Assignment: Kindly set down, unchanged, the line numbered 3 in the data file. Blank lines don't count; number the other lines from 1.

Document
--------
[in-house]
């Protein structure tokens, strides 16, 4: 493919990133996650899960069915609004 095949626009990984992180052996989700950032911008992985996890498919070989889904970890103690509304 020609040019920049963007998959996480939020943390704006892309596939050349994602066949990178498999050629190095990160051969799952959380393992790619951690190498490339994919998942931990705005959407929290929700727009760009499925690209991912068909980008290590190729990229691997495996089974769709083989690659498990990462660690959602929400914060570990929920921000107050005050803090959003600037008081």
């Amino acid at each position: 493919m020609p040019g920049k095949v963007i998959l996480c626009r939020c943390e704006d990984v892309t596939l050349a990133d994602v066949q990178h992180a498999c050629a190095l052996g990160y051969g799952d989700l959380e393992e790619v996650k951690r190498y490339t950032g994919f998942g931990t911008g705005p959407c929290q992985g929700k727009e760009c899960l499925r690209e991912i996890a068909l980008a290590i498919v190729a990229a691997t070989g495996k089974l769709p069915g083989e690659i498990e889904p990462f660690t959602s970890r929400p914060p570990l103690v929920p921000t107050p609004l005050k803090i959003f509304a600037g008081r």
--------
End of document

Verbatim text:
């Amino acid at each position: 493919m020609p040019g920049k095949v963007i998959l996480c626009r939020c943390e704006d990984v892309t596939l050349a990133d994602v066949q990178h992180a498999c050629a190095l052996g990160y051969g799952d989700l959380e393992e790619v996650k951690r190498y490339t950032g994919f998942g931990t911008g705005p959407c929290q992985g929700k727009e760009c899960l499925r690209e991912i996890a068909l980008a290590i498919v190729a990229a691997t070989g495996k089974l769709p069915g083989e690659i498990e889904p990462f660690t959602s970890r929400p914060p570990l103690v929920p921000t107050p609004l005050k803090i959003f509304a600037g008081r």